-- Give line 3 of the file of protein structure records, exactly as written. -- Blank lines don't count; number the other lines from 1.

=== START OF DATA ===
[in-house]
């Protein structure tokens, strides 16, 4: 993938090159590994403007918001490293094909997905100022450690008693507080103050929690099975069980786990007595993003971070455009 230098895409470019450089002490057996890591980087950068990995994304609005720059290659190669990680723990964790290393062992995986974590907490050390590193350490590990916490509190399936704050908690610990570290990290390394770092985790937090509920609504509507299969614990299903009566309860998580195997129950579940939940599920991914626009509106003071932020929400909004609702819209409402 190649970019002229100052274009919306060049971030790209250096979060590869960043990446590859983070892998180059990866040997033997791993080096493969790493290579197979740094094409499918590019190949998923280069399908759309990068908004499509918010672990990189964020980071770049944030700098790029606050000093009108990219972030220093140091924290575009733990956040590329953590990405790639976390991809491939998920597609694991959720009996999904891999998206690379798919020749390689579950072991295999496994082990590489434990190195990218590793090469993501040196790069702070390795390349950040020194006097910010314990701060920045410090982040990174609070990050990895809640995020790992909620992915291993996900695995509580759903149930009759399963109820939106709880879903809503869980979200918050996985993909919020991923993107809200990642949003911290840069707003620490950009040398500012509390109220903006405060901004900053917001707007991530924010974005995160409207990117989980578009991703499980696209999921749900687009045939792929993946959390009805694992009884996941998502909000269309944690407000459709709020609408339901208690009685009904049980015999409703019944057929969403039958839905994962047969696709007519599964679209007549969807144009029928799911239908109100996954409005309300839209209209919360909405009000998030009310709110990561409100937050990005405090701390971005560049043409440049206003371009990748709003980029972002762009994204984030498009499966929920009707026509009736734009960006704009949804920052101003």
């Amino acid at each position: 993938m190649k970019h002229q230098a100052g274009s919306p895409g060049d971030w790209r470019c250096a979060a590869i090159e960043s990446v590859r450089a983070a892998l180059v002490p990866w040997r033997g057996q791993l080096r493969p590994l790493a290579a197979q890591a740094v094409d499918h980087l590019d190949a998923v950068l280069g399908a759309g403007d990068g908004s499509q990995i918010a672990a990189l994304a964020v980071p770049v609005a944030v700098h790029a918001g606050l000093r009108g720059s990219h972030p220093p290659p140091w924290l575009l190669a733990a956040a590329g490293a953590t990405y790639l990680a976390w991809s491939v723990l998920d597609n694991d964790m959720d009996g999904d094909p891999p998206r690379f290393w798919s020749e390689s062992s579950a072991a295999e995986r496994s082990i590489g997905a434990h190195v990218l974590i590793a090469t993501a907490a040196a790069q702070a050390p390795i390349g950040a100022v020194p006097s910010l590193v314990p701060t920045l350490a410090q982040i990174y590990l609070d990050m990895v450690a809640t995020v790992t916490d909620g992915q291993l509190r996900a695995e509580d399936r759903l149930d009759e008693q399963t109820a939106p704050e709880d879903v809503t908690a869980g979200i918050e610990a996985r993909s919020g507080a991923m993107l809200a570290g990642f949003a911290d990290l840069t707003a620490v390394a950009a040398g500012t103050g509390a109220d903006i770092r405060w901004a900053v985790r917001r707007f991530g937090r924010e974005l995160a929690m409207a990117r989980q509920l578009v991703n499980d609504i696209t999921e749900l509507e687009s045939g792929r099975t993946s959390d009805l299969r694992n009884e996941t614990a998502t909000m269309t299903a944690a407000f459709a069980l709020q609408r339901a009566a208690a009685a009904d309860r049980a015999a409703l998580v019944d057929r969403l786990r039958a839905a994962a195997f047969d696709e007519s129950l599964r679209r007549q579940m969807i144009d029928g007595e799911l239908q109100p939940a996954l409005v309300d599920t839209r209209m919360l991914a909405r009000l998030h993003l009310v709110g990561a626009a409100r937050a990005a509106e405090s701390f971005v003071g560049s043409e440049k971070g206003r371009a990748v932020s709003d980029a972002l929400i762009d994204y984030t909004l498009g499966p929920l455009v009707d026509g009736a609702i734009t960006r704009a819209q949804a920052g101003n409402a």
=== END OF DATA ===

């Amino acid at each position: 993938m190649k970019h002229q230098a100052g274009s919306p895409g060049d971030w790209r470019c250096a979060a590869i090159e960043s990446v590859r450089a983070a892998l180059v002490p990866w040997r033997g057996q791993l080096r493969p590994l790493a290579a197979q890591a740094v094409d499918h980087l590019d190949a998923v950068l280069g399908a759309g403007d990068g908004s499509q990995i918010a672990a990189l994304a964020v980071p770049v609005a944030v700098h790029a918001g606050l000093r009108g720059s990219h972030p220093p290659p140091w924290l575009l190669a733990a956040a590329g490293a953590t990405y790639l990680a976390w991809s491939v723990l998920d597609n694991d964790m959720d009996g999904d094909p891999p998206r690379f290393w798919s020749e390689s062992s579950a072991a295999e995986r496994s082990i590489g997905a434990h190195v990218l974590i590793a090469t993501a907490a040196a790069q702070a050390p390795i390349g950040a100022v020194p006097s910010l590193v314990p701060t920045l350490a410090q982040i990174y590990l609070d990050m990895v450690a809640t995020v790992t916490d909620g992915q291993l509190r996900a695995e509580d399936r759903l149930d009759e008693q399963t109820a939106p704050e709880d879903v809503t908690a869980g979200i918050e610990a996985r993909s919020g507080a991923m993107l809200a570290g990642f949003a911290d990290l840069t707003a620490v390394a950009a040398g500012t103050g509390a109220d903006i770092r405060w901004a900053v985790r917001r707007f991530g937090r924010e974005l995160a929690m409207a990117r989980q509920l578009v991703n499980d609504i696209t999921e749900l509507e687009s045939g792929r099975t993946s959390d009805l299969r694992n009884e996941t614990a998502t909000m269309t299903a944690a407000f459709a069980l709020q609408r339901a009566a208690a009685a009904d309860r049980a015999a409703l998580v019944d057929r969403l786990r039958a839905a994962a195997f047969d696709e007519s129950l599964r679209r007549q579940m969807i144009d029928g007595e799911l239908q109100p939940a996954l409005v309300d599920t839209r209209m919360l991914a909405r009000l998030h993003l009310v709110g990561a626009a409100r937050a990005a509106e405090s701390f971005v003071g560049s043409e440049k971070g206003r371009a990748v932020s709003d980029a972002l929400i762009d994204y984030t909004l498009g499966p929920l455009v009707d026509g009736a609702i734009t960006r704009a819209q949804a920052g101003n409402a």